therefore necessary. The Leica lens set consisted of 7 lenses ranging from a
19mm to a 100mm. The Arri 235 was equipped with Zeiss Ultra Prime lenses,
provided by Alan Gordon Rentals.
A love letter to John Ford’s "The Searchers"
The Negative required a sense of grandeur, which is why the team chose to film
on the Arizona/Utah border. The VistaVision negative is natively 1.5:1 but is
typically masked to 1.85:1 or 2.35:1. When testing different aspect ratios, the
team went back and forth between 2.35:1 (CinemaScope) and 1.85:1. Ziryab
explained, “We decided we didn’t want to mask to 2.35:1 because that would mean
losing a big part of the exposed negative area”.
The 1.85:1 is roughly the same aspect ratio used for John Ford’s "The Searchers",
and so the filmmakers finally decided to mask the film to 1.85:1, which meant
losing a bit of the top and bottom side of the frame. The filmmakers also
decided to shoot some of "The Negative" on standard 35mm film using a 3-perf
movement and in spherical 1.85:1 to get an image close to the VistaVision frame
masked to 1.85:1.
Ziryab explained, “We wanted the images to be completely naturalistic but with a
very rich color palette. The rich colors often associated with VistaVision films
such as "The Searchers" and
"Vertigo" is a byproduct of Technicolor’s dye transfer
printing process which is a non-photochemical process and was entirely
discontinued in the mid 1970’s. We didn’t want to finish the print through a
digital intermediate, so we simply had to recreate those colors in-camera. The
ultimate solution was to carefully pick our locations and the time of the day
that we shot. We found Northern Arizona had all of the colors already built
in--deep blue skies, red colored sand, and breathtaking sunsets. Our job was
then to photograph the location in a naturalistic way. Every morning we woke up
at 4 AM, drove long distances to that day’s remote desert location, and waited
hours for just the right moment to capture those colors in-camera. In the color
timing, we would occasionally shift the orange color of the sunset sky to a deep
red color. When comparing the VistaVision image with that of the standard 35mm
image, we found that the larger VistaVision negative was capable of resolving
subtle color tones that the standard 35mm could not.”
In terms of framing and composition, cinematographer Ziryab and director Mate
emulated John Ford’s westerns by composing with a John Ford approach in mind.
"The Negative" uses big wide shots to tell its story and keeps the frame
semi-static. Like a John Ford western, the use of camera movement and close-ups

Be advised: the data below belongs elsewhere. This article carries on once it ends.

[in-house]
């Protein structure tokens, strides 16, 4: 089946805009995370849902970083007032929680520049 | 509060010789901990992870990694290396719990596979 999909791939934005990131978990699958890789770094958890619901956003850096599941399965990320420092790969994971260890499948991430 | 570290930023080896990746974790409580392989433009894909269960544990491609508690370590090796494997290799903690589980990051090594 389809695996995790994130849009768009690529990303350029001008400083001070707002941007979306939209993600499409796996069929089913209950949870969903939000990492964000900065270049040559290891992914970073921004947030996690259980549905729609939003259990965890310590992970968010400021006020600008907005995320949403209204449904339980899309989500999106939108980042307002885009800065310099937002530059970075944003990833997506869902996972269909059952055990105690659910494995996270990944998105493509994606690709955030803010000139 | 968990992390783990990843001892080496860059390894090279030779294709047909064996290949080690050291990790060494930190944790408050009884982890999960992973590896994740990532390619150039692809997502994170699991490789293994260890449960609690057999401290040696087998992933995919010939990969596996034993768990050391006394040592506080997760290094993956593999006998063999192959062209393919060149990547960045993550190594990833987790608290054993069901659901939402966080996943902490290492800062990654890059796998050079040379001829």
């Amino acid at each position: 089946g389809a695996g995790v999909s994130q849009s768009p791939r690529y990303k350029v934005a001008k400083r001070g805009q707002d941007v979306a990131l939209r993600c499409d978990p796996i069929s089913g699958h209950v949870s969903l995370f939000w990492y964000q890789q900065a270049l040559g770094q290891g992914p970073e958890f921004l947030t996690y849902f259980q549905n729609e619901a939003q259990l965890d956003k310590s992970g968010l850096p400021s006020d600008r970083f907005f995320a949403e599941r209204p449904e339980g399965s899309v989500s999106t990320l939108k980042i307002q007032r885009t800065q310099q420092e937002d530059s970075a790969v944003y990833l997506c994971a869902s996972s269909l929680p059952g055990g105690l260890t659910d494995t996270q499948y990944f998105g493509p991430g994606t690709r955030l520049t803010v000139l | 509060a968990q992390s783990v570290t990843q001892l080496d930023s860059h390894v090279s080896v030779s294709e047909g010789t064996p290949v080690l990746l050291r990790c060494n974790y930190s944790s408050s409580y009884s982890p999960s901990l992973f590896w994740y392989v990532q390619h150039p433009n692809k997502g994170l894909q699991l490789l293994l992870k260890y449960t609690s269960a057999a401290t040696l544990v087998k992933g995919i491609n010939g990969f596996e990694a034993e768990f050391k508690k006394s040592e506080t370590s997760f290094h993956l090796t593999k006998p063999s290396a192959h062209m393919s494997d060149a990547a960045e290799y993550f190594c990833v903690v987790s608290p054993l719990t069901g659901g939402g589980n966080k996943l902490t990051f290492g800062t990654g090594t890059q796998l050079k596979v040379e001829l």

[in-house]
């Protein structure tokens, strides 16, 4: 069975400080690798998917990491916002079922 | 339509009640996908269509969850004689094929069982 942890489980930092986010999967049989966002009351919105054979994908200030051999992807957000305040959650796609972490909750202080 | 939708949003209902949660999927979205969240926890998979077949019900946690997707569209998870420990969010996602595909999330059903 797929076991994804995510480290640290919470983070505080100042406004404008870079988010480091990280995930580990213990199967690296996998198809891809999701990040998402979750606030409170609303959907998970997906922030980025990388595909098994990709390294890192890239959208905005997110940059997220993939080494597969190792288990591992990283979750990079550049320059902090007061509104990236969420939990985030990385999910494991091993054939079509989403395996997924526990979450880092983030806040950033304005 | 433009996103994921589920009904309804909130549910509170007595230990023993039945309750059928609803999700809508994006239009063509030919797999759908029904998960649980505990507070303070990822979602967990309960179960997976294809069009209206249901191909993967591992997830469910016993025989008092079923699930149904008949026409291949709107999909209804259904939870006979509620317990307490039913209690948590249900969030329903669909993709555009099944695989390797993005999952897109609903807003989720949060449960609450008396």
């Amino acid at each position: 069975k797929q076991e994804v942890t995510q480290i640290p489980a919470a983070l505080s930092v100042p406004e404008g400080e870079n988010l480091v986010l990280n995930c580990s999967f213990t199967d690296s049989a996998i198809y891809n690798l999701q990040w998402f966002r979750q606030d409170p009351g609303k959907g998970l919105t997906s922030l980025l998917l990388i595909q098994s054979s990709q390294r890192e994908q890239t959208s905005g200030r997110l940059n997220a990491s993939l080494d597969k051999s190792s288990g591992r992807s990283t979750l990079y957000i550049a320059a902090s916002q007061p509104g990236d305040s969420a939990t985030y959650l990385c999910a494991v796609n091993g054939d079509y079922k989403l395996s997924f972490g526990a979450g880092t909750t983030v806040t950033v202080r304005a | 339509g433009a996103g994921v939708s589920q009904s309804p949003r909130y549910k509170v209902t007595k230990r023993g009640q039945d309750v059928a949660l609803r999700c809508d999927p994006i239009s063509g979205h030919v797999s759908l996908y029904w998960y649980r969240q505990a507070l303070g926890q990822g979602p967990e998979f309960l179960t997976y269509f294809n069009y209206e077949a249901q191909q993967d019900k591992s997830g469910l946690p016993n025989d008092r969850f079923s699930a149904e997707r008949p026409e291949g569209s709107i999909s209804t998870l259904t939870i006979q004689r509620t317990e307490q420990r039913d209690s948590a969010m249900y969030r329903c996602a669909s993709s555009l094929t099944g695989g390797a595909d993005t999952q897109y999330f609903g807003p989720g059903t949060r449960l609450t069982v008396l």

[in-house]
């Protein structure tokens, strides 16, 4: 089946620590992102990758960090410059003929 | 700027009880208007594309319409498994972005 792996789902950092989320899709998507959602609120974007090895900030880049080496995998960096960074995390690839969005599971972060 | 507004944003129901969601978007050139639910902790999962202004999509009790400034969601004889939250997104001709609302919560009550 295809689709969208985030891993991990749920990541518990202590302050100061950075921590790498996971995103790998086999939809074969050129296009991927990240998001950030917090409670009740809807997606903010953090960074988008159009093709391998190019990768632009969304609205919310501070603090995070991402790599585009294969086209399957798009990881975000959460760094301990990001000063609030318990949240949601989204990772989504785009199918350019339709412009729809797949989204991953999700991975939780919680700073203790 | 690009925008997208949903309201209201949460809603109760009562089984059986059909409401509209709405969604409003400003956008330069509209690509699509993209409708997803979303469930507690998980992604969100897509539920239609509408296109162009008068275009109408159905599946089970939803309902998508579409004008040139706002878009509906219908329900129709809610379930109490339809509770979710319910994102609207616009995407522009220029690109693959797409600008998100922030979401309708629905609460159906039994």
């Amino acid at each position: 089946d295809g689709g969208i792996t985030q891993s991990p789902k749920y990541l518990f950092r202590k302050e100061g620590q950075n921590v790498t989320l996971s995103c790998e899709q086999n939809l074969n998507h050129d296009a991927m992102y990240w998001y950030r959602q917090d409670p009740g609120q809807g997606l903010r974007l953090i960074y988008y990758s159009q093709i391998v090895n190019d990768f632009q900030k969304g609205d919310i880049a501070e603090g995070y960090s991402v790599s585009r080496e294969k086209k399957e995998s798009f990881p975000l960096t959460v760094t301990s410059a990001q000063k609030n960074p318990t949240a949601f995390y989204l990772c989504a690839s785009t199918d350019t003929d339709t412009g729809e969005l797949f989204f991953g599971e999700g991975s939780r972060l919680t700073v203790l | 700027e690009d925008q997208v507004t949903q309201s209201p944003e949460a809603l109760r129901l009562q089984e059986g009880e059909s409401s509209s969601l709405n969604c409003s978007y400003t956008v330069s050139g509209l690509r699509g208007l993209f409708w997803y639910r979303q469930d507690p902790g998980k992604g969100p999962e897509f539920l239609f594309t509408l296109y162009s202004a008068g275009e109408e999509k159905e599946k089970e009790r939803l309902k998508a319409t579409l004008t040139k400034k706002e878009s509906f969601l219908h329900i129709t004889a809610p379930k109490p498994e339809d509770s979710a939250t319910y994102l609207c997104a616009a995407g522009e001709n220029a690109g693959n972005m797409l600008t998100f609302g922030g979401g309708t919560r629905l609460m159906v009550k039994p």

is used sparingly. However, there were a few instances when the camera needed to
move in order to make the shot a bit more dynamic. For these instances the
filmmakers used a Kessler three-foot camera slider that was carried in their
car. The slider had a motor that needed modifying for the weight of the
VistaVision camera. This was accomplished with the help of veteran camera
engineer Sherman George. Using the motor they could control the speed and
movement of the VistaVision camera using an app on an iPhone.
Making the VistaVision Print and IMAX Conversion
Cinelab was an important collaborator on the project from the beginning. They
devised a workflow necessitated by mixing VistaVision film origination with
3-perf 35mm film. Over the course of the project Cinelab worked directly with
Ziryab and the rest of the team to ensure that their vision was served and that
their goals were thoroughly supported.
In addition to processing all of the 35mm and VistaVision negatives, Cinelab
devised a workflow for creating photochemical VistaVision prints from the
VistaVision negative and 3-perf 35mm negative.
Ziryab explained, “Part of the magic that we associate with VistaVision is the
effect you get when the film runs horizontally in the projector; this adds to
the overall quality of watching a VistaVision film. For this reason, it is very
important to us that we made a true VistaVision print directly from the
Cinelab is in the process of creating a VistaVision show print for the special
VistaVision projector. Cinelab is currently working on assembling and answer
printing the VistaVision scenes. They will also be optically blowing up the
3-perf 35mm film to VistaVision inter-positive from which a VistaVision
duplicate negative will be produced.
Ziryab explained further, “While it would have been easier to just digitize the
original negatives and then laser everything out in 4K to an IN, we prefer the
organic look that the traditional photochemical process gives us and we like to
stick to that process whenever possible.”
Cinelab’s Robert Houllehan worked closely with the team to ensure that all
deliverables matched, regardless of final or source format.
The entire VistaVision negative as well as the 3-perf 35mm negative were scanned
in 6K using Cinelab’s proprietary low noise Xena pin-registered film scanner.
This digital scan was then used to create a 4K digital delivery (DCP) for
digital cinema projection and for the IMAX screen. The filmmakers are planning a
4K IMAX screening at the Reuben H. Fleet Science Center in San Diego, the
world’s first IMAX Dome Theater. Projecting the film in VistaVision as well as
digital IMAX gives "The Negative" the immersive presentation that it deserves.
The entire team would like to thank Julie Taylor-Butt and Kelly Mandrando from
Kodak as well as Lisa Muldowney, Sascha Rice, Ronnie Prince, Kathleen Kennedy,
Patrick Loungway, Greg Beaumonte, Robert Houllehan, Alex Farnsley, Greg Durbin,
David Mullen and Thomas Hauerslev for helping this project come to life.
It is safe to say that The Negative is the first short-form VistaVision film in
a very long time. This project has inspired other filmmakers around the world to
reconsider the format. Indeed, this year we are seeing more VistaVision projects
emerging, with hopefully even more in the years to come.
|Go: back - top - back issues - news index